Scotland were drawn in Group A alongside the mighty Spain for qualification for Euro 2024 in Germany. However, with the other three teams being Georgia, Norway and Cyprus, and the top two making it to Germany for what will be a 24-team finals, Scotland must have fancied their chances of making it through to another major tournament proper.
They have made a stunning start to qualification too and it might just be time for Scotland’s famous Tartan Army to begin researching or even booking their flights to Germany. Steve Clarke’s men beat Georgia on the 20th of June 2023 to make it four wins from four and they are sitting pretty at the top of the pile with 12 points. Incredibly they managed to beat Spain 2-0 and then backed that up with a 2-1 win away in Norway and so they really are in a stupendous position, with qualification for the finals within touching distance.
However, rather than getting ahead of ourselves and wondering how Clarke’s troops might get on in Germany, we have decided to look back to the previous performances at this competition. Do Scotland have a good record at the Euros? How often have they made the tournament proper in the past and what has been their best result?
Summary of Scotland’s Record at the European Championship
Before we look in more detail at some of the times the Scots have made it to the finals of the continental extravaganza, let’s look at the wider picture.
- 1960 and 1964 – did not enter
- 1968 to 1988 inclusive – failed to qualify
- 1992 – Group Stage
- 1996 – Group Stage
- 2000 to 2016 inclusive – failed to qualify
- 2020 – Group Stage
So, in summary, Scotland have made it to the finals of the UEFA European Championship just three times before. In each of these three appearances, they have fallen at the same stage, technically speaking at least, and have never made it past the Group Stage. So, the first target for 2024 is obviously to book their place in a fourth finals but then should they manage that, Clarke and co. Would love to make history by becoming the first Scottish team to make it out of their group.
1992: Scotland at the Euro for First Time
After trying to make the finals six times and failing, the Scots finally qualified for the 1992 finals, losing just one of their eight games. Andy Roxburgh was the man at the helm, whilst the squad included the likes of Richard Gough, Ally McCoist, Stuart McCall, Gary McAllister and a young Duncan Ferguson.
Back in 1992 just eight teams made it through to the finals, which were held in Sweden, and Scotland were drawn alongside Netherlands, Germany and CIS (essentially the Soviet Union) in Group 2. They were narrowly beaten 1-0 by defending champions Netherlands in their first match, Dennis Bergkamp grabbing the winner. They lost 2-0 to Germany next but won their final game 3-0 against CIS to avoid the wooden spoon in the group.
1996: Scots Narrowly Miss Out on Last Eight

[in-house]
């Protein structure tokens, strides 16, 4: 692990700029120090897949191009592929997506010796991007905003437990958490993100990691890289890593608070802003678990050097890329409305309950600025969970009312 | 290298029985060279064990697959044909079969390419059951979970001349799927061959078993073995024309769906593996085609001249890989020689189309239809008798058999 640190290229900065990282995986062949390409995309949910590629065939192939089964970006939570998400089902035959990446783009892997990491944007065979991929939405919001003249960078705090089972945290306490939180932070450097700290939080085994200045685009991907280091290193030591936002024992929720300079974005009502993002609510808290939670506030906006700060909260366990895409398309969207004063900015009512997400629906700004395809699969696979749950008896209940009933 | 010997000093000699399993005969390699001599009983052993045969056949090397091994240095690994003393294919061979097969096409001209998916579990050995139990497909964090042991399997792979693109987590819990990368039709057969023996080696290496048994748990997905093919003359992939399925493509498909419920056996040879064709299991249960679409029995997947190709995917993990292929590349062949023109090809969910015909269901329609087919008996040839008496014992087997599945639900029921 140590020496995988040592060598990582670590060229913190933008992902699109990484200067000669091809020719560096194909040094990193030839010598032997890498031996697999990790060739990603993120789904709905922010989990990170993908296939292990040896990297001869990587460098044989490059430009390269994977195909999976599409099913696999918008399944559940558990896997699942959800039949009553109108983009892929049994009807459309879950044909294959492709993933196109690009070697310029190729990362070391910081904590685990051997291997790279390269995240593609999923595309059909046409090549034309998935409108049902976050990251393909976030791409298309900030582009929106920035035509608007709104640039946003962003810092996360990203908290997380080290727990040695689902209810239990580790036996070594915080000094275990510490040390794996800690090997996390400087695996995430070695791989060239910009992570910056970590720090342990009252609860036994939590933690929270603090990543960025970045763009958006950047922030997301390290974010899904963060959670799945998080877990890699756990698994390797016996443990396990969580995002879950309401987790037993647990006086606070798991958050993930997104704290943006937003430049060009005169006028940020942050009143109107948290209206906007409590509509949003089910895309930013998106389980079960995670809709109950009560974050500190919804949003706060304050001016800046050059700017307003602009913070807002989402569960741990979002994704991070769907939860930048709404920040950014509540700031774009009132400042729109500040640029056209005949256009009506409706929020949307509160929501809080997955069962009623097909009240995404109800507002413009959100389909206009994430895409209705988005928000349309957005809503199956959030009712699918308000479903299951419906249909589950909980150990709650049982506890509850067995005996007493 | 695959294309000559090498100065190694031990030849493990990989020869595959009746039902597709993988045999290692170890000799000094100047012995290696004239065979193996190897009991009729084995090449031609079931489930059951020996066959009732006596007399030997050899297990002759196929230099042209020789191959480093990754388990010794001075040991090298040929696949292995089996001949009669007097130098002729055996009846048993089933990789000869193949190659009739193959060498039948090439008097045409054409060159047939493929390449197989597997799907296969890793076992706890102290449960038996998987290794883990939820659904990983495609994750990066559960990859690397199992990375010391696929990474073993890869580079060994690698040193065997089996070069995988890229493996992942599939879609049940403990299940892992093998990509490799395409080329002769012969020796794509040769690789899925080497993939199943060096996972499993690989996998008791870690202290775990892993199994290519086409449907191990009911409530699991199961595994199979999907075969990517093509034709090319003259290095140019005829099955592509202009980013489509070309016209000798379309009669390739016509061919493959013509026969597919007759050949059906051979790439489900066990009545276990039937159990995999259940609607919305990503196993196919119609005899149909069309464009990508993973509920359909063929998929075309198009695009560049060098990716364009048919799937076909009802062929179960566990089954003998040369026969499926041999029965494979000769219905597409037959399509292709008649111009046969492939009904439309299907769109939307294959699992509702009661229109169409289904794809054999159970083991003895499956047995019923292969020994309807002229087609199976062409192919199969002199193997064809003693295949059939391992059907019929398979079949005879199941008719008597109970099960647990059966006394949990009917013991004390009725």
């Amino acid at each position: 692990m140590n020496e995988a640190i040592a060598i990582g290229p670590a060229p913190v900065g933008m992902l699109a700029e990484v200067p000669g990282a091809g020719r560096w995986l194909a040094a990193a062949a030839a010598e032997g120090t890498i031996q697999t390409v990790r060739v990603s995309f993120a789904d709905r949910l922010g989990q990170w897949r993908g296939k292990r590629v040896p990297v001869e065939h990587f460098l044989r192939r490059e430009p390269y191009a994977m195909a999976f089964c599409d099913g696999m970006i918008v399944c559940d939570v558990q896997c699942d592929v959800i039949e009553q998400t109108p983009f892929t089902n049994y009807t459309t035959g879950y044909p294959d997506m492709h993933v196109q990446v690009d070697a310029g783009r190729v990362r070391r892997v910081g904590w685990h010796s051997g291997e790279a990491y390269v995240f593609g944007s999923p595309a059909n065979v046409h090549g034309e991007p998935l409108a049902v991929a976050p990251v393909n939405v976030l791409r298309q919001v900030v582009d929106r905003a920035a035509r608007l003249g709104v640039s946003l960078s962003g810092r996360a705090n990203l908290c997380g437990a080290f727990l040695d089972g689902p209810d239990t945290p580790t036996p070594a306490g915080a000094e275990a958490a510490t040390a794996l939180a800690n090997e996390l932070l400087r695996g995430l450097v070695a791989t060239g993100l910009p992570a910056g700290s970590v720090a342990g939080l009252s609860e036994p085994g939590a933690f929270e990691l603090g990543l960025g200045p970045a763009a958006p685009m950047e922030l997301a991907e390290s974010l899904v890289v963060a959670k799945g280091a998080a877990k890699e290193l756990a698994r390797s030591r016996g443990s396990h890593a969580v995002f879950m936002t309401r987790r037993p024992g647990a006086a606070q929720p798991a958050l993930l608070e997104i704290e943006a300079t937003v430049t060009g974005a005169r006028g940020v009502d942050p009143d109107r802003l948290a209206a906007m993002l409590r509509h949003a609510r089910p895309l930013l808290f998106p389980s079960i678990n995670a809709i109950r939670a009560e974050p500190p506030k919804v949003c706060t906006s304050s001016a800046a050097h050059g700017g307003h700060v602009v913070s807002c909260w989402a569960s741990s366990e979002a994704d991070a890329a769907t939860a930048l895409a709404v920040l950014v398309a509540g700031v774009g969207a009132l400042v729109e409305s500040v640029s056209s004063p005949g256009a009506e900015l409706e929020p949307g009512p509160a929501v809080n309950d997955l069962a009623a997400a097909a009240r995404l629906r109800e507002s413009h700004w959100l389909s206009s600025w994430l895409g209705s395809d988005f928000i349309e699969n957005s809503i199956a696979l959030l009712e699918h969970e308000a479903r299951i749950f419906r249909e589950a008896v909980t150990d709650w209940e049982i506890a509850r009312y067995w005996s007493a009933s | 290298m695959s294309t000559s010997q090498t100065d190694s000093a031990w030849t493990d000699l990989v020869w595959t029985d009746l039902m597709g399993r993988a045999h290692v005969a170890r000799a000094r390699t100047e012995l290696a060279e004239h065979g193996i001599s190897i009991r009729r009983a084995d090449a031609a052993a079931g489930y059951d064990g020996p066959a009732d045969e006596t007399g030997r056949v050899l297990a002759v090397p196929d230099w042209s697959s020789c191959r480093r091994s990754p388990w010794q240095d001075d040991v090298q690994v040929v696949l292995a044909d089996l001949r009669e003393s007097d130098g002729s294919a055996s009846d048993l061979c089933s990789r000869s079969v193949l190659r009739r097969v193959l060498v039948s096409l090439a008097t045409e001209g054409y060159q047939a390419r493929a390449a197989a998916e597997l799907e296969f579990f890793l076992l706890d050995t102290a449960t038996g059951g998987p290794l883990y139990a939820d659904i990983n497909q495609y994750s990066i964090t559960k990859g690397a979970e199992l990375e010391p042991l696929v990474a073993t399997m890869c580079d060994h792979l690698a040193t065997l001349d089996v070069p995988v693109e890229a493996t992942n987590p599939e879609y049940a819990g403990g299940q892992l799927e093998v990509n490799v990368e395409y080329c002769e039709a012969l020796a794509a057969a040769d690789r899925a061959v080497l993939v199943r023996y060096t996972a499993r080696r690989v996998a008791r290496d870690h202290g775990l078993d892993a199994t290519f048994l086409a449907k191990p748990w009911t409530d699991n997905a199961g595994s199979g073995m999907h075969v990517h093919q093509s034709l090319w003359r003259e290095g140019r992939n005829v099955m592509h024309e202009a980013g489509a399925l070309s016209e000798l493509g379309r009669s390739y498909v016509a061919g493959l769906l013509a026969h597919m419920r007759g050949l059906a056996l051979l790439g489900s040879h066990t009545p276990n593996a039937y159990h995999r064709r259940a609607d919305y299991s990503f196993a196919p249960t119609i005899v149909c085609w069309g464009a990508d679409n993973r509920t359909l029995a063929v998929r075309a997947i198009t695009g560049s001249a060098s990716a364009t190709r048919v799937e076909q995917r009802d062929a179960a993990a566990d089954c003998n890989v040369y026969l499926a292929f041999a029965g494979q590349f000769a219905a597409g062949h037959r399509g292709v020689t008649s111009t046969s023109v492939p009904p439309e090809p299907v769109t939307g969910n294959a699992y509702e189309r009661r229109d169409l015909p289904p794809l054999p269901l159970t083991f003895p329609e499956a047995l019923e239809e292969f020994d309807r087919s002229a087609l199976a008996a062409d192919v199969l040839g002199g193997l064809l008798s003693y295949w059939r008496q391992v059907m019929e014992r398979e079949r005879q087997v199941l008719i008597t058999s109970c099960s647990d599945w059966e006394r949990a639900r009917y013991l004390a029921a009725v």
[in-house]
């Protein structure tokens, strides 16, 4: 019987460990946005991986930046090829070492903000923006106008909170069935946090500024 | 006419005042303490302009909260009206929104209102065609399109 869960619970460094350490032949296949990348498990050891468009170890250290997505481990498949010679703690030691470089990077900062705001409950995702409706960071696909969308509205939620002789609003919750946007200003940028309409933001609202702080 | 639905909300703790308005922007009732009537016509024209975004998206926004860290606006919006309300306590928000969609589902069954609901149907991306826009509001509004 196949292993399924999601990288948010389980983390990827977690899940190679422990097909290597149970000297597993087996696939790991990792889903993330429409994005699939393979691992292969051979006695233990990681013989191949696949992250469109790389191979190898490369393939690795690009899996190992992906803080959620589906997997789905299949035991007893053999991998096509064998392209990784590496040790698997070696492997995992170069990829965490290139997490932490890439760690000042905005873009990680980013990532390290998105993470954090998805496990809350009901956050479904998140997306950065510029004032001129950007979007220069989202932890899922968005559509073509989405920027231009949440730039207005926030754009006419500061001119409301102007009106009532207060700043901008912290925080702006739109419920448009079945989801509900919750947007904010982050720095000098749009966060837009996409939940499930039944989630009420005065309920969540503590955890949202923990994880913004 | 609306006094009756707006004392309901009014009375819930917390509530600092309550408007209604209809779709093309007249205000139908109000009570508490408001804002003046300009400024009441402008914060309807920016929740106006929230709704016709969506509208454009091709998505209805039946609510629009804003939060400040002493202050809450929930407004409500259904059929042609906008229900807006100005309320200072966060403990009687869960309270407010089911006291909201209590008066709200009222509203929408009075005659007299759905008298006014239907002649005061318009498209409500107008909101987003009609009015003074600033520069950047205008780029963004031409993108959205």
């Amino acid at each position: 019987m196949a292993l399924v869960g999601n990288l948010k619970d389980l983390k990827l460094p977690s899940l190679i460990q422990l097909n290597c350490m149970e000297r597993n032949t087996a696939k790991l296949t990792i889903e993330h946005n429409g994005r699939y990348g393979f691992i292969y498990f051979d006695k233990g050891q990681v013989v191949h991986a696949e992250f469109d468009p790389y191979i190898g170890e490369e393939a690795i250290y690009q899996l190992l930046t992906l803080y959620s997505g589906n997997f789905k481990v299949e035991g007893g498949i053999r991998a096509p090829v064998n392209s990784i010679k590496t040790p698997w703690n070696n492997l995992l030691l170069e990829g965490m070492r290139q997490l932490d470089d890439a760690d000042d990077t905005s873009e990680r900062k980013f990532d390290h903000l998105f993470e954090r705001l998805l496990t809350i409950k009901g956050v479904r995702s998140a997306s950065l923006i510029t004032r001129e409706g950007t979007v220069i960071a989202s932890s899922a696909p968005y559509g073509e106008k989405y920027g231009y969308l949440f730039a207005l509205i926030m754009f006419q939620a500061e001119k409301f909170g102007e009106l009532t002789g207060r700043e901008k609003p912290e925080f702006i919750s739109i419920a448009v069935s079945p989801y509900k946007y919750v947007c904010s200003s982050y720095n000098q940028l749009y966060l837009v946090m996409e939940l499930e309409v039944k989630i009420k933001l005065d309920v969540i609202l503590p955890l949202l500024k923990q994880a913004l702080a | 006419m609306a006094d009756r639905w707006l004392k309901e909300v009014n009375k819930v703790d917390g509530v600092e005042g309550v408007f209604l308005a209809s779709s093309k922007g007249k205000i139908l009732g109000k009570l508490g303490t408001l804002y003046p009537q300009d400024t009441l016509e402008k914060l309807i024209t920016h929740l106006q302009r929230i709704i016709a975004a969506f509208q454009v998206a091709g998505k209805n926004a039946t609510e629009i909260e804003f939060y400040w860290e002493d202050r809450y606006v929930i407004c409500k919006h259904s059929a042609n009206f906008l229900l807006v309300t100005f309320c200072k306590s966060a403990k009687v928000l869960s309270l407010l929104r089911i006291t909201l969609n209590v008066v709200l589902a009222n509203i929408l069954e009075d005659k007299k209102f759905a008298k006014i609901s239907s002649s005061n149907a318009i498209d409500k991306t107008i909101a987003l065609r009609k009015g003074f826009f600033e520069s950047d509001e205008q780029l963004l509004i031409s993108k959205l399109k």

In what was something of a mini-golden era for the Scots they secured their place at Euro 96 with many of the same players who were at the previous European Championship. The addition of Colin Hendry and Colin Calderwood, from Blackburn and Spurs respectively, brought extra ability and experience at the back, and 10 of the squad plied their trade in England.
This expanded tournament was the first with 16 teams, meaning four groups of four nations, once again the top two from each group progressing to the knockout phase. Scotland earned a superb draw with Netherlands in their first game, the match ending 0-0. They then went down 2-0 to England at Wembley but that score does not tell the whole story by any means.
Scotland very much held their own in the first period and so England boss Terry Venables changed things at the break with the introduction of Jamie Redknapp. This gave England more control in the centre of the pitch and shortly after the break, Alan Shearer scored. Even so, Craig Brown’s side continued to give as good as they got and shortly after David Seaman made a fine save from a Gordon Durie header.
The key moment came a little later on as Durie was fouled by Tony Adams inside the area to give the Scots a penalty. Seaman saved from McAllister and the atmosphere in Wembley was predictably supercharged. Relief turned to ecstasy less than two minutes later, as Gazza scored one of the Euros’ great goals.
A Seaman clearance was worked forward and Gazza deceived Hendry with a brilliant turn, taking the ball on the volley and cutting inside the Scot. Without letting the ball touch the ground the mercurial midfielder volleyed home from 18 yards. The prospect of 1-1 suddenly turned into the reality of 2-0 to England and, for just a moment in time, many began to believe that maybe football was “coming home”. It wasn’t.
Things got even crueller for Scotland as despite winning their final group game 1-0 they were eliminated behind Netherlands despite being tied on points, head-to-head result and goal difference. The Dutch advanced thanks to having scored more goals and the Scots were sent home, though looking on the bright side they at least didn’t have far to travel.
2020: Draw with Auld Enemy Only Bright Spot
Scotland advanced to Euro 2020 (which was delayed until 2021) via the play-off route, having finished a distant third in Group I behind Belgium and Russia. They got past Israel and Serbia to earn a spot in Group D at the finals against England, Croatia and the Czechs. Scotland was one of 11 host nations and Steve Clarke’s men played every game aside from their match with England on home soil.
Ironically that game at the supposed cauldron of Wembley was the only one where the Scots avoided defeat in what was a poor performance. They lost 2-0 to an average Czech side before earning a deserved 0-0 draw with eventual runners-up England. They were then soundly beaten 3-1 in their final game, finishing 22nd of 24 teams according to UEFA’s ranking system.